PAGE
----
Belfour said he would "relish the opportunity to be a general manager." He said he has always been his own boss and knows what it takes to be successful. But he doesn't watch hockey much anymore. He'd rather play.
When the call came from the Hall of Fame, he wasn't at his owner's restaurant, like Gilmour was, or in his office, like Nieuwendyk was, or wrapping up his vacation to prepare for upcoming free-agency meetings, like Howe was. He was taking a nap – a pre-game nap before one of his men's league games in the Dallas area. Someone had to get a hold of his brother-in-law, who had to come over and wake him up.
Belfour is busy building a house, busy hunting and fishing and camping, busy working on classic cars, busy playing defense – not goalie – for two or three teams. He plays two or three times a week at the Stars' rink in Frisco, Texas.
"I still wish I was playing," Belfour said. "I really enjoy playing. I love the game."
Belfour has always loved the game. Just in his own intense, weird way. He mostly played forward growing up in Carman, Manitoba. But he had dabbled in goal, and it was a small town, and the goalies got tired of being goalies. So when he was 12, he ended up in net.
"I was the only one that had any experience – and I was getting a lot of penalties and thrown out of games at that period of my hockey career," Belfour said, laughing. "So they said, 'Ed, you're our new goalie.' "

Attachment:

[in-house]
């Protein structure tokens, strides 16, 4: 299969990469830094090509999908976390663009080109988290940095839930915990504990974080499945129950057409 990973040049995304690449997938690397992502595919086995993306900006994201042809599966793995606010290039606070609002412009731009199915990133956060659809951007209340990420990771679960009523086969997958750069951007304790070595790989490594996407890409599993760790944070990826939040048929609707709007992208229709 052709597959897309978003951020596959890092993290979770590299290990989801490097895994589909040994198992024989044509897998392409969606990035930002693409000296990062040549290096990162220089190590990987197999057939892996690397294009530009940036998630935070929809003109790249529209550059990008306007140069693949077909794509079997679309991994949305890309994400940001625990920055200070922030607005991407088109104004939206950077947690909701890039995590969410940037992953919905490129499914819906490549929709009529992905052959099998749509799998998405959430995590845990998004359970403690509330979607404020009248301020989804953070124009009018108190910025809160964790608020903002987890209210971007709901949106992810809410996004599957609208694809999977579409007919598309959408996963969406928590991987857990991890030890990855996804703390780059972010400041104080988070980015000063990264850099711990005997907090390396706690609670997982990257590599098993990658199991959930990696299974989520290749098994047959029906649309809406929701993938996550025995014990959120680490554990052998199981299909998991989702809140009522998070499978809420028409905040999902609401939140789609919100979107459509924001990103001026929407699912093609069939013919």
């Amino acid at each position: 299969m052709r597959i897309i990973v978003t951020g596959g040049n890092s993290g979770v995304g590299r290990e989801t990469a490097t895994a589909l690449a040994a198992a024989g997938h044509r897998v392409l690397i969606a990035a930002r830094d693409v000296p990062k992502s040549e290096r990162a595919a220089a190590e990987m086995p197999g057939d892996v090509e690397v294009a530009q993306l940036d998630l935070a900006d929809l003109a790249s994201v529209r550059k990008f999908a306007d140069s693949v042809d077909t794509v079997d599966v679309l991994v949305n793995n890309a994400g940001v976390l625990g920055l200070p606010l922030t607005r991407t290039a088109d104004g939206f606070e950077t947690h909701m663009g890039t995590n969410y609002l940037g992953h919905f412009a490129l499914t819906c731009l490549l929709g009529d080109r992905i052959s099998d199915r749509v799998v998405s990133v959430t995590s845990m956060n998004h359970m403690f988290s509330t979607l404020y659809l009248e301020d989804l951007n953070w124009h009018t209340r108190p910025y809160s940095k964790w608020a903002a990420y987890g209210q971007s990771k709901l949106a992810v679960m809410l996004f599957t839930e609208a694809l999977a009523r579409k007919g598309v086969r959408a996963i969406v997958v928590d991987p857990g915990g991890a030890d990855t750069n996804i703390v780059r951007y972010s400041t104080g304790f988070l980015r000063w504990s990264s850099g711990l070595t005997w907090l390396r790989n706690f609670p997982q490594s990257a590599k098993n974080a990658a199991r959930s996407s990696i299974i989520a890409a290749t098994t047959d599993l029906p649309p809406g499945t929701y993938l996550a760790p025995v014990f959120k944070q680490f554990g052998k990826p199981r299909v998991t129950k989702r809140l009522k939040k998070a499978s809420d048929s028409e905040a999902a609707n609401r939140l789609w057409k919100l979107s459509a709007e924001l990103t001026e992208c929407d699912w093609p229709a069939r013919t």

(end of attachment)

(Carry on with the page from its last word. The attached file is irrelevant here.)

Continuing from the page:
That's Eddie, the hothead.
Belfour watched the 1972 Summit Series between Canada and the Soviet Union and idolized the goaltender – of the Russian team. When he played with his buddies, they imagined one goalie as Tony Esposito, the other as Vladislav Tretiak. Belfour was Tretiak.
When he played for the national team developmental program, the Canadians toured with a Russian team. He knew Tretiak was watching one night. He played one of the best games of his life.
And when he signed as a free agent with the Chicago Blackhawks – after no one selected him in an NHL entry draft – who became his goalie coach? Tretiak. The Russian legend couldn't speak English. Didn't matter. They had an interpreter, and they found a way to communicate on their own. The legend put on his pads and showed the kid what to do.
"He sucked in everything like a sponge," Tretiak said through an interpreter. "He listened to me intently."
That's Eddie, the student of the game.
Belfour would do the drills Tretiak taught him – and do them in private when they were in enemy territory, so no opponents would see. He would make the trainers fetch him a certain kind of orange juice in a certain city.